Meet Roberto Hernandez of the Florida Atlantic University. A member of Gregory Macleod’s lab, the second-year graduate student returns to CSHL for another drosophila-centric program. In 2017, Roberto took part in the Neurobiology of Drosophila meeting and is training at our Drosophila Neurobiology: Genes, Circuits & Behavior course this time around.
What are your research interests? What are you working on?
I am currently investigating how neuronal pH changes during synaptic activity and the impact these changes have on neurotransmission.
How did you decide to make this the focus of your research?
I became interested in this topic while helping Michal Stawarski collect neurophysiological data while disturbing pH homeostasis during neurotransmission. This project drove me to question how many untreatable neurological disorders may be related to pH imbalance in the central nervous system. However, the lack of research on pH dynamics in neurons and its effects on neurotransmission makes it difficult to venture into this topic. But this didn’t stop me. The lack of information and unique challenges presented by this project gave me an inexplicable sense and passion to discover the unknown as well as provide others with some insight into this field.
How did your scientific journey begin?
The application of scientific knowledge to understand how humans and the world functions has always been a source of wonder to me. Inspired by the many scientific documentaries I have watched and the ambition to one day either make a discovery or treat individuals led me to pursue a career in the STEM field. There was a point in time when I aspired to become a medical doctor specializing in neurology and scientific research was nowhere on my radar. My organic chemistry professor at Miami Dade College, Dr. Carlos Fernandez introduced me to scientific research and had often hinted that the qualities I possess were that of a scientist. Upon graduating with an A.A., I moved to the Harriet L. Wilkes Honors College of Florida Atlantic University and was still very much interested in the medical tract. However, I became more curious about research and joined Dr. Gregory Macleod’s lab which was where I grew to further appreciate scientific research, found a deep passion for neuroscience, and decided to pursue a PhD in Integrative Biology-Neuroscience.
Was there something specific about the Drosophila Neurobiology course that drew you to apply?
I found the Drosophila Neurobiology course of interest because the lab techniques it covers will take my current skill set to the next level and see me through my PhD and scientific career. Further, this course provides me with the unique opportunity to learn about the ongoing research in the Drosophila community and network with the students also attending the courses.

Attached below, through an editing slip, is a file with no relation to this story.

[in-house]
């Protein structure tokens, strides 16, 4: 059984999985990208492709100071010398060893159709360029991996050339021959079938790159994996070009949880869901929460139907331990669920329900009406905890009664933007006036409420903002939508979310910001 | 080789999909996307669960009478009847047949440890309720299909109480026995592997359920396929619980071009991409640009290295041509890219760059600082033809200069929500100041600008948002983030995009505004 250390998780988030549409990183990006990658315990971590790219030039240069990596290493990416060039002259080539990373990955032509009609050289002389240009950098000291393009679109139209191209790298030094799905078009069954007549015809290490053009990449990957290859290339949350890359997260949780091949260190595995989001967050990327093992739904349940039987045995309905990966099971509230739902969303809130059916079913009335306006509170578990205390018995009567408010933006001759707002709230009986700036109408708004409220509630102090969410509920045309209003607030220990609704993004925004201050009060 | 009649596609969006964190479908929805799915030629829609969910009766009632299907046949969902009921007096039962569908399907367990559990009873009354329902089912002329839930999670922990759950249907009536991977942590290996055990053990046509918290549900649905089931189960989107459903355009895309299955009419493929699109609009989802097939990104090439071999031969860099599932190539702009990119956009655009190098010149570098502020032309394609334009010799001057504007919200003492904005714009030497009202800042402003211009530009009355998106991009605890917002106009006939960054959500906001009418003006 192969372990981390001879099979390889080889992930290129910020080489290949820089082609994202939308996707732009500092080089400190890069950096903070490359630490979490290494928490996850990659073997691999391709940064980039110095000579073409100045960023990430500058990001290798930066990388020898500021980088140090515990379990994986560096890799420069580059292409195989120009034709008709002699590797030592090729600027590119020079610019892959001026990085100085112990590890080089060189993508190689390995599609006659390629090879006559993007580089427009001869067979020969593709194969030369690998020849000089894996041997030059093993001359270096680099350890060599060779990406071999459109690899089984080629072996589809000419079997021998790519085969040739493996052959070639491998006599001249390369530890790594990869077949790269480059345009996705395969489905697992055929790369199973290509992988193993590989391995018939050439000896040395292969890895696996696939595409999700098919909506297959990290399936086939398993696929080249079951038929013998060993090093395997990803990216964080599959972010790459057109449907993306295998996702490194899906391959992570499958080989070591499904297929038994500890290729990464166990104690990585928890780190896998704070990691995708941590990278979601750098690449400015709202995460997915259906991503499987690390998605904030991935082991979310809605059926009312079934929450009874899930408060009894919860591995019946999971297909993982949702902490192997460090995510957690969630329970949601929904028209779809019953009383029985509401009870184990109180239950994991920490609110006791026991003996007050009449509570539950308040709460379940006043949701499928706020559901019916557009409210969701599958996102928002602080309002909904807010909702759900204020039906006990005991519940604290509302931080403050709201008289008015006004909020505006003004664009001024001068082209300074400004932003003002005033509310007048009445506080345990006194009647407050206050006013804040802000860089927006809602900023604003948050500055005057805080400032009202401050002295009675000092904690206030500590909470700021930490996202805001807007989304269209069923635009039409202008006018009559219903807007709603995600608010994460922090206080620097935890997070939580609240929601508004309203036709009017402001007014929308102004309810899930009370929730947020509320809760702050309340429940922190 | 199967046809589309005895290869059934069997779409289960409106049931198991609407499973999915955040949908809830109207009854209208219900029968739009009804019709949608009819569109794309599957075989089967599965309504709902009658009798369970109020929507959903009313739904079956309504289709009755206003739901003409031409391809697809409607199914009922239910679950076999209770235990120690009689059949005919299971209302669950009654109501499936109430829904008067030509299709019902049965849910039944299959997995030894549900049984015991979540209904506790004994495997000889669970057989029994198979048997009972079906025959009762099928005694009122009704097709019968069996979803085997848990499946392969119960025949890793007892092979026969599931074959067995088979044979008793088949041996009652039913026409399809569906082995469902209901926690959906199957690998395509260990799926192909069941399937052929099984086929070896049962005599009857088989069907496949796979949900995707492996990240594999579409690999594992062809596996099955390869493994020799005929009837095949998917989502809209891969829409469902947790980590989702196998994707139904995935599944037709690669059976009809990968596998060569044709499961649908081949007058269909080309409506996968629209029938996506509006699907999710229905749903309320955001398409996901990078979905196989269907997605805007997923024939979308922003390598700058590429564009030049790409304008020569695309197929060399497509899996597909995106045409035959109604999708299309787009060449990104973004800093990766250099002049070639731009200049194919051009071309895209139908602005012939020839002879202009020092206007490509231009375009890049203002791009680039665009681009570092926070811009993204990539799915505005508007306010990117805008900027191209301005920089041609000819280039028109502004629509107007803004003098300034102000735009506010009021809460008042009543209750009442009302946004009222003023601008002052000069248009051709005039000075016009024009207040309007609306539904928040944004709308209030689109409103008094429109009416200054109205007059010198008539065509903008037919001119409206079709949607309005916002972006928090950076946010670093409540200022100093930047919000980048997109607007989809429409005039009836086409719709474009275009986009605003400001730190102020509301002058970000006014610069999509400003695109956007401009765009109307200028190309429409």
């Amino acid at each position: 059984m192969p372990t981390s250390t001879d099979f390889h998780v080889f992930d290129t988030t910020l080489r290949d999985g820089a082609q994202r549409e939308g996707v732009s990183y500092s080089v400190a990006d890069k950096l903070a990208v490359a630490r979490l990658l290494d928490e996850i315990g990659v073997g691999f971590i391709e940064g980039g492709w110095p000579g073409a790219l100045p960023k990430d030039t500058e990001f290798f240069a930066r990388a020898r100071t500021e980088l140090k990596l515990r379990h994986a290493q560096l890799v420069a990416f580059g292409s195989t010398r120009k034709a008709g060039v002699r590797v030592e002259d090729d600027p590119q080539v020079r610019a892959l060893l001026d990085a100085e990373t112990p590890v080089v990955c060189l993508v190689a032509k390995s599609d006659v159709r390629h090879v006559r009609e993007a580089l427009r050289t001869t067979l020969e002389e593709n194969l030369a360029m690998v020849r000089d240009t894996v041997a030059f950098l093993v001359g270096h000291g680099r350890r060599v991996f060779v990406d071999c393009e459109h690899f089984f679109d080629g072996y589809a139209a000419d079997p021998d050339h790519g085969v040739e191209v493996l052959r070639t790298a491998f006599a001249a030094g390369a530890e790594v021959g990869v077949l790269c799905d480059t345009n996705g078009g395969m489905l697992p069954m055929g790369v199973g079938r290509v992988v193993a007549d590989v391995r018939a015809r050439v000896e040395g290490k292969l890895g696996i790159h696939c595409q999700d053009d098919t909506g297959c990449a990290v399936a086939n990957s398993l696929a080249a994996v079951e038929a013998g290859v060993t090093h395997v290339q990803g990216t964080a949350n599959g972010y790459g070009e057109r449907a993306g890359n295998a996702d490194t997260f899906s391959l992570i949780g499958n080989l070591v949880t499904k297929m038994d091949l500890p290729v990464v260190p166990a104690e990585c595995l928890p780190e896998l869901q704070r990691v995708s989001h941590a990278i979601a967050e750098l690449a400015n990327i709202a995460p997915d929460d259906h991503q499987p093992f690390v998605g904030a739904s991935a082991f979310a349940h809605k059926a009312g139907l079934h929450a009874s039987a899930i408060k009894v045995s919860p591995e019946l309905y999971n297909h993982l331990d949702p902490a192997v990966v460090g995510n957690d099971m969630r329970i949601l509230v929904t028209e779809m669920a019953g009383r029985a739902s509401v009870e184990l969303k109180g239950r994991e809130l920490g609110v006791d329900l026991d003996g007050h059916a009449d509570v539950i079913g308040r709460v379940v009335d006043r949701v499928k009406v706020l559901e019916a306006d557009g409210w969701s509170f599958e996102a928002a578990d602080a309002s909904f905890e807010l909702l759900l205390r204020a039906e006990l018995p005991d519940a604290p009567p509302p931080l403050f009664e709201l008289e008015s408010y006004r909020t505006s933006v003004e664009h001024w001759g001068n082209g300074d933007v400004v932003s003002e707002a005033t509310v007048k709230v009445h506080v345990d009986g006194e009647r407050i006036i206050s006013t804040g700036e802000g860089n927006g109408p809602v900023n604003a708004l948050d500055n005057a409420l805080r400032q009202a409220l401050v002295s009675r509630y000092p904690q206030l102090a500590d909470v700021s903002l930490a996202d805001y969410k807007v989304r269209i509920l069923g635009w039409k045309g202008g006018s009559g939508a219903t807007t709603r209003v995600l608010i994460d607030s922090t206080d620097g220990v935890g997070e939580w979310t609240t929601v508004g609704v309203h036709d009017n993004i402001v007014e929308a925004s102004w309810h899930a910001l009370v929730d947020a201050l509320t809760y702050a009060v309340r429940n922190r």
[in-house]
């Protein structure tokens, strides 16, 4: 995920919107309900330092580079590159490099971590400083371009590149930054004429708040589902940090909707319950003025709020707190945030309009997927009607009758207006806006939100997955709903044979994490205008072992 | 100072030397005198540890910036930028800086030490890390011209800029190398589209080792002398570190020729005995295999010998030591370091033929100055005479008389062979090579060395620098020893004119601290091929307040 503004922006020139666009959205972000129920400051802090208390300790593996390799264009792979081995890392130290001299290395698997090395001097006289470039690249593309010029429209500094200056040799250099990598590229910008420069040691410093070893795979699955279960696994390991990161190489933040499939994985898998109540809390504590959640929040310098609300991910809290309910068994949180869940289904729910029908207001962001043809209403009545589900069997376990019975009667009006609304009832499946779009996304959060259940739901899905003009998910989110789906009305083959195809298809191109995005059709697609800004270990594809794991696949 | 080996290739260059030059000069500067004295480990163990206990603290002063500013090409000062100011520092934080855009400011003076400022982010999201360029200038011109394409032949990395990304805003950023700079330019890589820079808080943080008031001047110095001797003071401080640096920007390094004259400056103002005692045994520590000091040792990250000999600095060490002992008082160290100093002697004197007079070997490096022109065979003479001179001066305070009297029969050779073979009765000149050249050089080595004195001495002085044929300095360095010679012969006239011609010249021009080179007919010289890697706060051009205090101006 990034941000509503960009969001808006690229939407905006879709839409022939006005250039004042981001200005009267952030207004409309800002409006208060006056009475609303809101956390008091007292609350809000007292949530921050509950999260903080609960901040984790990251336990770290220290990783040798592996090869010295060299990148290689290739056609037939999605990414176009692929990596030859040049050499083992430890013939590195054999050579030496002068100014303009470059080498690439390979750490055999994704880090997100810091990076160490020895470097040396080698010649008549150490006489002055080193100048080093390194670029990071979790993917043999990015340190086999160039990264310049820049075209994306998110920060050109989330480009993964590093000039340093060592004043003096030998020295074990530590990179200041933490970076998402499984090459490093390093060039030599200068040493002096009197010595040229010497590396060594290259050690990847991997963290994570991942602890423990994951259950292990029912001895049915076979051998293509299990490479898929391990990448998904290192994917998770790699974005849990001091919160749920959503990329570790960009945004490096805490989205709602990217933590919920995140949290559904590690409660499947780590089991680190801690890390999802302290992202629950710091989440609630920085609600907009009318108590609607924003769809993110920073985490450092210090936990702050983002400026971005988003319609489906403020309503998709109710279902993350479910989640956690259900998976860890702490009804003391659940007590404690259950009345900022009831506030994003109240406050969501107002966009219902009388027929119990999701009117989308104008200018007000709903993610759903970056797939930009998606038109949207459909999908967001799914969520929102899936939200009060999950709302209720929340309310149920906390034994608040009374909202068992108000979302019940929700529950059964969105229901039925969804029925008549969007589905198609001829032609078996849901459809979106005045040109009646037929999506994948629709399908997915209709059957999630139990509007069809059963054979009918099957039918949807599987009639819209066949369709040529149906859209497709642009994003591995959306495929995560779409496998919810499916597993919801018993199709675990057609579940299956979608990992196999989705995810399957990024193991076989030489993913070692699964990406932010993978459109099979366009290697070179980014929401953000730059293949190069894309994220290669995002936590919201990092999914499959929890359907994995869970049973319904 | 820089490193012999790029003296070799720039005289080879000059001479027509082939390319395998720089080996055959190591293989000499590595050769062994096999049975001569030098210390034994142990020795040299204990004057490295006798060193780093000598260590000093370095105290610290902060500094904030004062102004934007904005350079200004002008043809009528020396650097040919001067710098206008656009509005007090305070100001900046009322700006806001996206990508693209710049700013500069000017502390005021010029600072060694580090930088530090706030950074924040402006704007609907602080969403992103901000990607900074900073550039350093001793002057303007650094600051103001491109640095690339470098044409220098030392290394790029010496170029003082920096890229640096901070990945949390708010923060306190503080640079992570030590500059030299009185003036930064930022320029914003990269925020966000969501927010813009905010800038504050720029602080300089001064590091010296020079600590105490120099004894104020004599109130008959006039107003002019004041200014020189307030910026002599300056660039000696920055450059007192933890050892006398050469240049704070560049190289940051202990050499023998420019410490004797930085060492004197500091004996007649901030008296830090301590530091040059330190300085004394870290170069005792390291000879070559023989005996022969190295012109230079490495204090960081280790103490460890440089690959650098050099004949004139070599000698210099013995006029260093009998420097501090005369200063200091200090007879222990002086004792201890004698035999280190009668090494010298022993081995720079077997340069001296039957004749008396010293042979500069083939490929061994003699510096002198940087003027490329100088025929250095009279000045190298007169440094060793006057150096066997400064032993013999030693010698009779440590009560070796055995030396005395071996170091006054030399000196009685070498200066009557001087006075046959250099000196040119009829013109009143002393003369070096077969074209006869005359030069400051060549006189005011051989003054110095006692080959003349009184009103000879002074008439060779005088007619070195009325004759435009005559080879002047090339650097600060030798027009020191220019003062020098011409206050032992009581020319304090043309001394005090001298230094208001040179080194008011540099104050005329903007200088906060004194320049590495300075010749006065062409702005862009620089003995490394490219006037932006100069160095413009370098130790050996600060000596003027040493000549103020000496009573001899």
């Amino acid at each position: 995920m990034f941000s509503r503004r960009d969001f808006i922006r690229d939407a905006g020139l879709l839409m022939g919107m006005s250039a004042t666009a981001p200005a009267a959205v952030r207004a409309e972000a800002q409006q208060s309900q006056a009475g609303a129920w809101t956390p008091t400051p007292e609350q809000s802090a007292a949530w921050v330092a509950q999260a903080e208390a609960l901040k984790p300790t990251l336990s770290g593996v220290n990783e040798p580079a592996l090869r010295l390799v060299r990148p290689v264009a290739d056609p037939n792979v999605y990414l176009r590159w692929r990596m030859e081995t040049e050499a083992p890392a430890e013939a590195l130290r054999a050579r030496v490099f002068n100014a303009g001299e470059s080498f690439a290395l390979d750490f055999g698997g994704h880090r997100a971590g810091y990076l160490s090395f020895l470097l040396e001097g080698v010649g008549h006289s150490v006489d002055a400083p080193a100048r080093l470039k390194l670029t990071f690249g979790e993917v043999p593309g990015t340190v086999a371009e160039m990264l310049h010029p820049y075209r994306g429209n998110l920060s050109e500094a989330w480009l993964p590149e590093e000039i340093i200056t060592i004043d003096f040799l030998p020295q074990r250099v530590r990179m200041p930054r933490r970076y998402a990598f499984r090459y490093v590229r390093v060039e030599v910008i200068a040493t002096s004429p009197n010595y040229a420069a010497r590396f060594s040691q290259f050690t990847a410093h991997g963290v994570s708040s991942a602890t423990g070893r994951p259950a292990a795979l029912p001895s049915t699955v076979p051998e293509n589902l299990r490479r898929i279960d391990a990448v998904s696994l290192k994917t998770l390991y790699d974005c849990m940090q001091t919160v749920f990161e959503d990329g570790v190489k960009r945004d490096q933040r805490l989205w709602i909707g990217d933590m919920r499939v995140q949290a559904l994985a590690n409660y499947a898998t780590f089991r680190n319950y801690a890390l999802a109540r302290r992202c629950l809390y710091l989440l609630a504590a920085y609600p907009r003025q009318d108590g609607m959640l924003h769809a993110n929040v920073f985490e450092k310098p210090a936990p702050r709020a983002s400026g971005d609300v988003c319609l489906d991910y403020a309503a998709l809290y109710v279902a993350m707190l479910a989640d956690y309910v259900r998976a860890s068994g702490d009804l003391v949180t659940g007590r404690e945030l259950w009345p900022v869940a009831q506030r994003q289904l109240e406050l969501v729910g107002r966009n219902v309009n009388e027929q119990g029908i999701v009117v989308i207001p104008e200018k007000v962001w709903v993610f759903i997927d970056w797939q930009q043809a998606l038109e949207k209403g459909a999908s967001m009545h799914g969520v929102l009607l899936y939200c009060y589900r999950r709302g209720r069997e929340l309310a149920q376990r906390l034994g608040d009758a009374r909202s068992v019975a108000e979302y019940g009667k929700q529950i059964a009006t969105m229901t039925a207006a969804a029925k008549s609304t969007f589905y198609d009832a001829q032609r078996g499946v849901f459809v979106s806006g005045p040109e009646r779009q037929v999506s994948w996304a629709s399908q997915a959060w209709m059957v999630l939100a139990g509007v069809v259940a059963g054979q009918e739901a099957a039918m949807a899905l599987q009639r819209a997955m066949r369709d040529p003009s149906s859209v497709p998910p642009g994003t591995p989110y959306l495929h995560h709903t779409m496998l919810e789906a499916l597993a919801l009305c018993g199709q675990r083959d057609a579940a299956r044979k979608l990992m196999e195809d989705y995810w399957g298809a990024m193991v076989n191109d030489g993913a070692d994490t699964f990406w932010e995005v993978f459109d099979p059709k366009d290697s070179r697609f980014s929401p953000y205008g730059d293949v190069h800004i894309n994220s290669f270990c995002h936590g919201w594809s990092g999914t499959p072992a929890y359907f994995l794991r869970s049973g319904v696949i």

What and/or how will you apply what you’ve learned from the course to your work?
This course provides many benefits for unraveling disruptions to the anatomy and physiology of the fly. Being trained in high-speed fluorescent imaging, immunohistochemistry, and electrophysiology will enable me to assess differences in signaling mechanisms or structures as well as elucidate distinct neurophysiological phenotypes caused by acid-base imbalances. Learning the proper methods of studying specific behaviors will help me to determine how the mutation is affecting the memory and motor functions of the fly, linking a molecular phenotype to a behavioral response. I hope to apply these skills to investigate genetic mutations that disrupt acid-base homeostasis during neurotransmission (a concept poorly researched to date) by transferring such mutations to Drosophila via CRISPR in conjunction with other molecular techniques.
What is your key takeaway from the course?
The different perspectives and approaches of application that are available to my research.
If someone curious in attending this course asked you for feedback or advice on it, what would you tell him/her?
This course is phenomenal; the techniques you will learn are valuable in neuroscience and required for any lab using Drosophila as a model organism. Further, you get the rare opportunity of learning taught these techniques from the best scientists in the field. Also important is the opportunity to make connections with others within the field, connecting you to the greater Drosophila community.
What do you like most about your time at CSHL?
What I like most about my time at CSHL is the opportunity I have in making friendships with fellow course members and network with guest speakers.
Roberto received a scholarship from the International Brain Research Organization (IBRO) to cover a portion of his course tuition. On behalf of Roberto, thank you to IBRO for supporting and enabling our young scientists to attend a CSHL course where they expand their skills, knowledge, and network.
Thank you to Roberto for being this week's featured visitor. To meet other featured scientists - and discover the wide range of science that takes part in a CSHL meeting or course - go here.